Animal Art as Activism


I recently discovered the wonderful blog,  Vegan Activist. I was disappointed when I found out that the author, J, is spending less time blogging and more time making art these days. Then I saw J’s soulful, inspired art and understood.

J uses art to raise awareness about animal rights and was happy to share about this on my blog.  Here’s the scoop:

Animal Art as Activism


I’m J, an artist living in rural Québec, in the heart of maple syrup country, on a small property with my partner and two rescued cats. I’ve been drawing and painting since I was two, and have decided recently to make something of myself as a visual artist.  I’m a full-time baker and I have a large veganic garden too, so I tend the garden in the spring and summer, and work on my art when it’s cold and the garden is asleep.

p1I paint with professional quality acrylics on panels made with recuperated wood, or with canvas salvaged from second hand stores.  I’ve also gotten back into watercolours lately with Colors of Nature, a new range of vegan paints that are non-toxic and environmentally responsible.

So what does my art have to do with veganism?  Apart from being vegan myself, and seeking out supplies that are vegan and environmentally friendly, my art often focuses on free-living animals.  I portray them with the same dignity and passion as my human subjects, and choose images where the animal is returning the gaze of the viewer.  The subject gazes back with intelligence and soulfulness, demanding to be seen as a subject and not an object.

p2I often portray individuals belonging to endangered species, raising awareness of the threats to their existence posed by human interference.  My portrait of Tatango, a bonobo who lived and died in a bonobo orphanage in the Congo, was displayed in a gallery in February, and I was able to talk to reporters who had never heard of these primate cousins of ours.

Bonobos are as closely related to us as are chimpanzees, yet they live much more peaceably, negotiating social relations with sexual contact rather than coercion.  They show us other possibilities than the hierarchy and violence that we claim is “just in our nature” – while we are killing off these long-lost relatives with civil war, habitat destruction and poaching.  I will be sending 10% of the sale of that painting to the bonobo sanctuary and another 10% to an organization working for peace and food security in the region.

Beauty and sadness exist side-by-side when contemplating these citizens of rapidly-vanishing ecosystems.  I hope my art can resonate, can reach people’s hearts and awaken in them a greater sense of responsibility and concern for what happens to these animals and their habitats.

My art reflects my passions and my interests, and the human figure is another of my fascinations.  I would enjoy making a painting – or a series – of nude vegan bodies, so if you would like to be immortalized (by yourself, or with a friend or lover) and are willing to send photos for me to work from, please be in touch.  I can’t pay for models but would be pleased to send a signed print of the finished work if I choose your photo.  Interested?  vegan dot seeds at gmail dot com.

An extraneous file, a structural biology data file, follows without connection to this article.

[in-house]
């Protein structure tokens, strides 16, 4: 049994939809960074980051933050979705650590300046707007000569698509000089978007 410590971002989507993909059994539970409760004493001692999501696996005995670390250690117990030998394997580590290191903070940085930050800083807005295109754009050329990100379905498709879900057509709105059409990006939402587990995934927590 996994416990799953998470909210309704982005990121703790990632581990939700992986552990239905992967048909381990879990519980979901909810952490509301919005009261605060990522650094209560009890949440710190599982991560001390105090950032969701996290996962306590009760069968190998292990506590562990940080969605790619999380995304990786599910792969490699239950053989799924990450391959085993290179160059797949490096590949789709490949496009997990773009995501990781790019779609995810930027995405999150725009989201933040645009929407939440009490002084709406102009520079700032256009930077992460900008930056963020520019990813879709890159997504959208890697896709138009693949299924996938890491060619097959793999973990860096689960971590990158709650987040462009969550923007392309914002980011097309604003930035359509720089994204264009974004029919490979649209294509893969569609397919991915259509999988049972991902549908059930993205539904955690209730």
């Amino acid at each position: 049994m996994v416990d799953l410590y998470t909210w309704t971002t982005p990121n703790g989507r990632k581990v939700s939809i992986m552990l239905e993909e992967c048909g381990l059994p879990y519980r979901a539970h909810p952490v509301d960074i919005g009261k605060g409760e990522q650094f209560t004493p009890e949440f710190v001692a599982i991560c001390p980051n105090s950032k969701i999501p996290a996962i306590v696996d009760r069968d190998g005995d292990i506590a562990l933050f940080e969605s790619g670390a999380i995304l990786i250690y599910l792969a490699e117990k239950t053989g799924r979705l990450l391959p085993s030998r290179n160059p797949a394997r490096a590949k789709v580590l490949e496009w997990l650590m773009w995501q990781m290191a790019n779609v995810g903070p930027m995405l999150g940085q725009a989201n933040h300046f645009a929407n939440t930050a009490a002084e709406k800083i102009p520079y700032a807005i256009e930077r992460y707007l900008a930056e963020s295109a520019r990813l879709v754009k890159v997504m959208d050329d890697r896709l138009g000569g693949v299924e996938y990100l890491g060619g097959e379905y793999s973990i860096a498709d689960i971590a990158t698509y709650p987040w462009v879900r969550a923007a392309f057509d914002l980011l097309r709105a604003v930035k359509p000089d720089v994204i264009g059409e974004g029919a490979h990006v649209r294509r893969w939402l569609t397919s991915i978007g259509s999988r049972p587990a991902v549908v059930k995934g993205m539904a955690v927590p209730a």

About celestedimilla

Hey there. I’m Celeste, California girl, writer, psychotherapist and burgeoning plant-based foodie.
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15 Responses to Animal Art as Activism

  1. It’s so sad learning about the critically endangered bonobos and other apes. Thank you for creating these beautiful pieces and making it as a cause to remember them.

  2. the vegan style revivalist says:

    It’s so heart warming to see talent being enjoyed and developed with such great intent.

  3. Reblogged this on Vegan Activist and commented:
    Please check out this guest post that I was invited to write for Honk if You’re Vegan. Celeste is a very gracious person and I’m happy to be featured there!

  4. Re-blogged on “Wolf Is My Soul” and also wanted to comment on this content by saying there are so many individual ways to be an activist, it’s a quite personal choice. I have found that as the years progress so does my own activism, it matures over time to encompass things I’ve formerly overlooked by choice or by ignorance. I’m glad you’re featuring “Vegan Activist” and I really enjoyed her story which from now on will cause me to look at all art differently, wondering what the artist is trying to portray.

    • What a lovely comment! I agree with you that there are many ways to be an activist. When I first went vegan, I joined a vegan meet-up group that was involved with traditional activism activities like handing out pamphlets at busy places. This wasn’t my style, so I’ve found other ways to get the word out (like my blog). I know that you are doing a lot to speak out for animals too, and I respect that.

      I’m glad you liked J’s story – I really enjoyed it too!! Celeste 🙂

  5. What beautiful artwork, and such a lovely way to get people thinking about animals and what we do to them. Thanks for sharing Celeste.

  6. diahannreyes says:

    Loved getting to know about J. Beautiful work and philosophy behind all of it. Thanks for sharing, Celeste!

  7. Wow, so heartwarming to read these comments right now! Thank you to rika, the vegan style revivalist, wolf is my soul, coconutandberries, diahannreyes for saying such thoughtful things. I really appreciate the support. And a big thank you to Celeste for offering me the guest post!
    J. Muir

    PS Rika I love the Red Ape Cinnamon! Thanks for the heads-up about this company trying to do good for another one of our primate cousins!

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